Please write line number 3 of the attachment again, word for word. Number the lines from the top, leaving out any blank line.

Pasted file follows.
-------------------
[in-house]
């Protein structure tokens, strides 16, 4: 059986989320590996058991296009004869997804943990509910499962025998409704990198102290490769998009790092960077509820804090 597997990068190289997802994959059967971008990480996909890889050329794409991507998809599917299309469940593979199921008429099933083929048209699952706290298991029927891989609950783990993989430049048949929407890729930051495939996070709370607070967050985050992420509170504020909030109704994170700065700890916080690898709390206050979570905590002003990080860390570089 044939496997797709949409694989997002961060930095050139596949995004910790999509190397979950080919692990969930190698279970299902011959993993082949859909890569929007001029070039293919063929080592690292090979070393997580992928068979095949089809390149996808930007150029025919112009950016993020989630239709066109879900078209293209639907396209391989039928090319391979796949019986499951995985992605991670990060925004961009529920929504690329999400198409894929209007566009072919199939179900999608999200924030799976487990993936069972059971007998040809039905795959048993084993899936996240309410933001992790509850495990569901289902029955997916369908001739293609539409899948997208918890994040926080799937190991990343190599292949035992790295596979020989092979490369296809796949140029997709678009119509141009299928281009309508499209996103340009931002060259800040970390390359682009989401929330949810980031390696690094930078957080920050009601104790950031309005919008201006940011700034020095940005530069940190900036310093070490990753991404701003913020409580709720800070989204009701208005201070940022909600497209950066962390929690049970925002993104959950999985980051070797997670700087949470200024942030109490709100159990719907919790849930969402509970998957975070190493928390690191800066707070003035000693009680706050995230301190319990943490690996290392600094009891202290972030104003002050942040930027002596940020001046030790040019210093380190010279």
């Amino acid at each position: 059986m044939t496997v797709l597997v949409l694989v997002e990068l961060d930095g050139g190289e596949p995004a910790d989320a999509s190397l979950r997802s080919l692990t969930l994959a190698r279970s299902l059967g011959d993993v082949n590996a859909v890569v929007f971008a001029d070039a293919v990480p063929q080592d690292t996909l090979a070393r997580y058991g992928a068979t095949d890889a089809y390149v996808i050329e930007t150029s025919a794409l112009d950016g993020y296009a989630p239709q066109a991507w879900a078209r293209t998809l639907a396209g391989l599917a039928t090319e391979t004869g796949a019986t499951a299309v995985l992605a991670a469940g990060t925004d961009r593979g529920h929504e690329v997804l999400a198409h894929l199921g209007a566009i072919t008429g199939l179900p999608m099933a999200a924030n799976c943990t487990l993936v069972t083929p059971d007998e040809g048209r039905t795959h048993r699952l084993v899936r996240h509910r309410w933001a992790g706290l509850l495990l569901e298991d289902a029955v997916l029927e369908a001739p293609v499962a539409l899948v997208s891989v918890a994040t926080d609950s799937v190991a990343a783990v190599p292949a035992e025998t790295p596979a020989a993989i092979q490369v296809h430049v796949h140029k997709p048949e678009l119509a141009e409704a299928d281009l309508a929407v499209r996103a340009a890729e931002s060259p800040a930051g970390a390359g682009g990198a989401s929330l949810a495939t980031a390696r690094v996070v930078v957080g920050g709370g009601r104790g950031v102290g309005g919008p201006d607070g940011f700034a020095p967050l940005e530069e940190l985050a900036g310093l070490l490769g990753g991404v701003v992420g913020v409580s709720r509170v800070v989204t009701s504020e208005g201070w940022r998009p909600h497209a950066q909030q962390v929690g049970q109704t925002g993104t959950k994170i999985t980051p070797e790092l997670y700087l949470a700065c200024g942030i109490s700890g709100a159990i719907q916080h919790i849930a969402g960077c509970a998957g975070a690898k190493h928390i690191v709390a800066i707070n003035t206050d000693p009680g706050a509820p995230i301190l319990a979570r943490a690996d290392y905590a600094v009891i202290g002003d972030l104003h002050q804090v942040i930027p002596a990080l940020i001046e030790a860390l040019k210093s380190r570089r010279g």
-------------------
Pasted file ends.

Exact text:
């Amino acid at each position: 059986m044939t496997v797709l597997v949409l694989v997002e990068l961060d930095g050139g190289e596949p995004a910790d989320a999509s190397l979950r997802s080919l692990t969930l994959a190698r279970s299902l059967g011959d993993v082949n590996a859909v890569v929007f971008a001029d070039a293919v990480p063929q080592d690292t996909l090979a070393r997580y058991g992928a068979t095949d890889a089809y390149v996808i050329e930007t150029s025919a794409l112009d950016g993020y296009a989630p239709q066109a991507w879900a078209r293209t998809l639907a396209g391989l599917a039928t090319e391979t004869g796949a019986t499951a299309v995985l992605a991670a469940g990060t925004d961009r593979g529920h929504e690329v997804l999400a198409h894929l199921g209007a566009i072919t008429g199939l179900p999608m099933a999200a924030n799976c943990t487990l993936v069972t083929p059971d007998e040809g048209r039905t795959h048993r699952l084993v899936r996240h509910r309410w933001a992790g706290l509850l495990l569901e298991d289902a029955v997916l029927e369908a001739p293609v499962a539409l899948v997208s891989v918890a994040t926080d609950s799937v190991a990343a783990v190599p292949a035992e025998t790295p596979a020989a993989i092979q490369v296809h430049v796949h140029k997709p048949e678009l119509a141009e409704a299928d281009l309508a929407v499209r996103a340009a890729e931002s060259p800040a930051g970390a390359g682009g990198a989401s929330l949810a495939t980031a390696r690094v996070v930078v957080g920050g709370g009601r104790g950031v102290g309005g919008p201006d607070g940011f700034a020095p967050l940005e530069e940190l985050a900036g310093l070490l490769g990753g991404v701003v992420g913020v409580s709720r509170v800070v989204t009701s504020e208005g201070w940022r998009p909600h497209a950066q909030q962390v929690g049970q109704t925002g993104t959950k994170i999985t980051p070797e790092l997670y700087l949470a700065c200024g942030i109490s700890g709100a159990i719907q916080h919790i849930a969402g960077c509970a998957g975070a690898k190493h928390i690191v709390a800066i707070n003035t206050d000693p009680g706050a509820p995230i301190l319990a979570r943490a690996d290392y905590a600094v009891i202290g002003d972030l104003h002050q804090v942040i930027p002596a990080l940020i001046e030790a860390l040019k210093s380190r570089r010279g």